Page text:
Johnson, a negro lieutenant in Crane's regiment of immunes camped at the Fair Grounds in New Orleans, was on the warpath the other day and made things unusually lively among the colored soldiers. He was arrested and turned over to the civil authorities for trial. When he appeared before Recorder Arnauld he was very indignant that a colored gentleman holding such an exalted position in Uncle Sam's army should be dealt with as if he had been an ordinary coon. Overwhelmed with indignation he said to the court: "See hyar, Jedge, I'se a commissioned officer in the reg'lar army, and I wonts to be tried by a United States court martial, if I'se got to be tried - Dis court's got no authority to confer charges 'gainst me. I'se Lieutenant Johnsing, and I'se entitled to respeck, sah." Johnson is a fair example of the negro officers in the United States army. Is it a wonder that the negro regiments are degrading the service with such officers. Their presence in the army, is sure to stir up racial prejudices, and to create a spirit of insubordination among the men of both races. Not only in the South is the enlistment of negroes regarded with disfavor, but even the people of Massachusetts, who are so fond of lecturing Southerners upon their behavior toward the colored brother, are beginning to object to Sambo as a comrade in arms. The colonel, lieutenant-colonel, major and a captain of the Sixth Massachusetts, have all resigned because of a negro company in their regiment. These gentlemen refused to co-operate with negro officers upon terms of social equality and preferred to retire from the service than to put up with African impudence.

Our Northern friends insist upon social equality, but they want to force it upon Southern gentlemen. When they are confronted with the necessity of swallowing a dose of their own medicine they invariably object, as did the Massachusetts officers. "Social equality for the South, not for us," they argue. The resignation of these Northern gentlemen from the army because of the presence of negroes in their regiment will probably have a salutary effect on these demagogues in the North who delight in vilifying Southern men because they refuse to salute negro officers and treat negroes as social equals. Lafayette Gazette 8/13/1898.

From the Lafayette Advertiser of August 13th, 1912:


 The Parish Board of School Directors accepted the resignation of Supt. Wright last Saturday and elected L. J. Alleman as his successor. Mr. Wright was directly instrumental in bringing about this step taken by the School Board, which will undoubtedly redound to the advantage of the public school system of Lafayette Parish. The change will go into effect Sept. 15th.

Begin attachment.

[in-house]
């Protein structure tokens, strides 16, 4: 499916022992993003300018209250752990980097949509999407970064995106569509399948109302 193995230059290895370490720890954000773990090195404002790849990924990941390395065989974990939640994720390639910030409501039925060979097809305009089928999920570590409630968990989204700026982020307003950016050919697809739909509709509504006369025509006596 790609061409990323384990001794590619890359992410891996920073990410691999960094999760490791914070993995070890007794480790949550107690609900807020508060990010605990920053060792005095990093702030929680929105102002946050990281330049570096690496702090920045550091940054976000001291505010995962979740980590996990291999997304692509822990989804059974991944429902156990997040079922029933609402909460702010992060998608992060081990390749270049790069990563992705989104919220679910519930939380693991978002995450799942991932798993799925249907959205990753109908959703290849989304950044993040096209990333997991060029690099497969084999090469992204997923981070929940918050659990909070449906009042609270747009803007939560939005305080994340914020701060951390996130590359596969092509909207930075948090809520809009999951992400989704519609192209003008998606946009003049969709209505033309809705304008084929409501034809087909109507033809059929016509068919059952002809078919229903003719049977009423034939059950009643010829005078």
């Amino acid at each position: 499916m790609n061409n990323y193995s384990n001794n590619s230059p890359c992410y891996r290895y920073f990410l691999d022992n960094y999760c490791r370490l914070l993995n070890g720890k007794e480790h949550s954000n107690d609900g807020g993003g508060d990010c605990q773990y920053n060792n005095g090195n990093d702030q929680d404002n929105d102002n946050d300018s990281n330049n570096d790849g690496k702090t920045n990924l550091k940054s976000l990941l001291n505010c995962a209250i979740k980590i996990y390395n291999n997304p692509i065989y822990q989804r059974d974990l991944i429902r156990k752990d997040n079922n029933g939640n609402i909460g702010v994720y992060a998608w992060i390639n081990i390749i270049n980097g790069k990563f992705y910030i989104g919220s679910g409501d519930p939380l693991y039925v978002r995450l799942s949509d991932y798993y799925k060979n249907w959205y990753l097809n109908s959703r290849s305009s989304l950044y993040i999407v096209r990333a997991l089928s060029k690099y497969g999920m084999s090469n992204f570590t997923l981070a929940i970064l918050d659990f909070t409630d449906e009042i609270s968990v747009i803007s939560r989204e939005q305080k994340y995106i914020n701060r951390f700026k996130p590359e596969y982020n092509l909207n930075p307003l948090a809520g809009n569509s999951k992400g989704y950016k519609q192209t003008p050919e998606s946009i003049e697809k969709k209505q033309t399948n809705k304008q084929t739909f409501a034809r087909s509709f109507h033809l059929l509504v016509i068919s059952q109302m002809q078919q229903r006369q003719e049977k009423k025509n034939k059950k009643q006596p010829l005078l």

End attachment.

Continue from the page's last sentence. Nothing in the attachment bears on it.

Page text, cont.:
The causes which have led to this action are, first the recent failure of the State Board of Education for political reasons to reappoint Mr. Alleman to the the office of State Institute Conductor, and secondly, the intention of Supt. Wright to accept in the near future a highly remunerative State agency for a valuable encyclopedia or work of reference. By his desire and willingness to facilitate the School Board in getting Mr. Alleman back in his former position of superintendent of schools in Lafayette parish at a time when prompt action was necessary to make it possible, Supt. Wright displayed a very commendable spirit.

 The good judgement shown by the School Board in dealing with this question is admitted by all, Mr. Alleman's creditable record as an educator and administrator of schools from 1901 to 1908 in Lafayette parish having earned for him a secure place in the minds and hearts of our people. And it is a splendid tribute to the worth and ability of Mr. Alleman that his selection for the incumbent school board meets with the approval and endorsement of the school board to be elected next November, in advance of their inauguration into office. Lafayette Advertiser 8/13/1912.

 From the Lafayette Advertiser of August 13th, 1909:


 Chief Wm. Graser has been busy for some time reorganizing Pelican Fire Company on the North side of the railroad. As a result of his efforts the company roll now shows twenty-seven active members. The Chief and all the officers of the department are anxious to bring the service up to a high standard of efficiency and to make special preparations for the reception and entertainment of the State Convention of firemen to be held at Lafayette in May next. Chief Graser is now in correspondence with the secretary of the State Association as to appointment of committee, etc., and will no doubt soon call a meeting to consider plans for the convention.
Lafayette Advertiser 8/13/1909.

An Auto Party.

 Monday afternoon Col. Sam Parks and party, of Beaumont, Texas, arrived at the Gordon Hotel at four o'clock and after a brief stay sped on their way to New Orleans, stopped for the night to rest (unreadable words) New Iberi, Mr. R. H. Broussard went with the party as pilot as far as New Iberia. Mayor Martin and Mr. M. Patin escorted the party as far as Broussard with Mr. Ed. Higginbotham in his fine new auto. In the party were Col. Parks and wife and Geo. J. Gardner of Beaumont; Hon. J. W. Link and son, Dr. E. W. Brown of Orange; Miss Elaine Pujo, daughter of Congressman Pujo of Lake Charles, Nyles Orvens chauffeur of the "White" and Kennedy of the Pierce. Col. Park is making a trip from Beaumont to New Orleans, having left Beaumont Friday at 4 p. m. He is doing all he can in favor of good roads and the building of a highway from San Antonio to New Orleans. Lafayette Advertiser 8/13/1909.